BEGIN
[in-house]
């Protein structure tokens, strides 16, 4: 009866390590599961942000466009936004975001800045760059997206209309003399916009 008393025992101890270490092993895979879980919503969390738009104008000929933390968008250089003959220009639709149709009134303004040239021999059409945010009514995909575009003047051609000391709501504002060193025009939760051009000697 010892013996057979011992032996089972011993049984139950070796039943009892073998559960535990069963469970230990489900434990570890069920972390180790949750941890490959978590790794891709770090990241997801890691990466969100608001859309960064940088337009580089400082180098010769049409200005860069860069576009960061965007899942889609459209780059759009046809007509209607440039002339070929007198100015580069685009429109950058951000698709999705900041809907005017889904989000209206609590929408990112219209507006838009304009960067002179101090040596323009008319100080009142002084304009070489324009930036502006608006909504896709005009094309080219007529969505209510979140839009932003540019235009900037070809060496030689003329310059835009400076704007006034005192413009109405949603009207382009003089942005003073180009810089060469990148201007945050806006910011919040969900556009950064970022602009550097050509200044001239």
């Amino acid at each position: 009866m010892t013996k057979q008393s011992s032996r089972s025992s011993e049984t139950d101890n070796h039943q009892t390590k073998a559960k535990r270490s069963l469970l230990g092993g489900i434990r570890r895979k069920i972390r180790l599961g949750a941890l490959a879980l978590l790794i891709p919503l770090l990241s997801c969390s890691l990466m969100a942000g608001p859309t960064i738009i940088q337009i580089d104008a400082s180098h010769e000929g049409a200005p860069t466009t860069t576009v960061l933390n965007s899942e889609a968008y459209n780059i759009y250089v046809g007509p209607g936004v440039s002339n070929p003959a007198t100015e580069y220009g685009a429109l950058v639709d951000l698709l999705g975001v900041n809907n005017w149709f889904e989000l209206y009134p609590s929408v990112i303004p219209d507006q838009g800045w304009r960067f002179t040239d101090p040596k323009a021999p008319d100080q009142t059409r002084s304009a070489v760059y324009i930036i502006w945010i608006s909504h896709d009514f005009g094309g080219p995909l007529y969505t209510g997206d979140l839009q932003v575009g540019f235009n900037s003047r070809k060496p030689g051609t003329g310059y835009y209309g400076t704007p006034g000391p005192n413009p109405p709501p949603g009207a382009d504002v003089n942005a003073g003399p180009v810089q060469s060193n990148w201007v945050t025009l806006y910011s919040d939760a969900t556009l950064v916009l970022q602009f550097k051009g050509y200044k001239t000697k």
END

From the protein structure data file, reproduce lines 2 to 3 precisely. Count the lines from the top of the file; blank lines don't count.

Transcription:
């Protein structure tokens, strides 16, 4: 009866390590599961942000466009936004975001800045760059997206209309003399916009 008393025992101890270490092993895979879980919503969390738009104008000929933390968008250089003959220009639709149709009134303004040239021999059409945010009514995909575009003047051609000391709501504002060193025009939760051009000697 010892013996057979011992032996089972011993049984139950070796039943009892073998559960535990069963469970230990489900434990570890069920972390180790949750941890490959978590790794891709770090990241997801890691990466969100608001859309960064940088337009580089400082180098010769049409200005860069860069576009960061965007899942889609459209780059759009046809007509209607440039002339070929007198100015580069685009429109950058951000698709999705900041809907005017889904989000209206609590929408990112219209507006838009304009960067002179101090040596323009008319100080009142002084304009070489324009930036502006608006909504896709005009094309080219007529969505209510979140839009932003540019235009900037070809060496030689003329310059835009400076704007006034005192413009109405949603009207382009003089942005003073180009810089060469990148201007945050806006910011919040969900556009950064970022602009550097050509200044001239």
């Amino acid at each position: 009866m010892t013996k057979q008393s011992s032996r089972s025992s011993e049984t139950d101890n070796h039943q009892t390590k073998a559960k535990r270490s069963l469970l230990g092993g489900i434990r570890r895979k069920i972390r180790l599961g949750a941890l490959a879980l978590l790794i891709p919503l770090l990241s997801c969390s890691l990466m969100a942000g608001p859309t960064i738009i940088q337009i580089d104008a400082s180098h010769e000929g049409a200005p860069t466009t860069t576009v960061l933390n965007s899942e889609a968008y459209n780059i759009y250089v046809g007509p209607g936004v440039s002339n070929p003959a007198t100015e580069y220009g685009a429109l950058v639709d951000l698709l999705g975001v900041n809907n005017w149709f889904e989000l209206y009134p609590s929408v990112i303004p219209d507006q838009g800045w304009r960067f002179t040239d101090p040596k323009a021999p008319d100080q009142t059409r002084s304009a070489v760059y324009i930036i502006w945010i608006s909504h896709d009514f005009g094309g080219p995909l007529y969505t209510g997206d979140l839009q932003v575009g540019f235009n900037s003047r070809k060496p030689g051609t003329g310059y835009y209309g400076t704007p006034g000391p005192n413009p109405p709501p949603g009207a382009d504002v003089n942005a003073g003399p180009v810089q060469s060193n990148w201007v945050t025009l806006y910011s919040d939760a969900t556009l950064v916009l970022q602009f550097k051009g050509y200044k001239t000697k």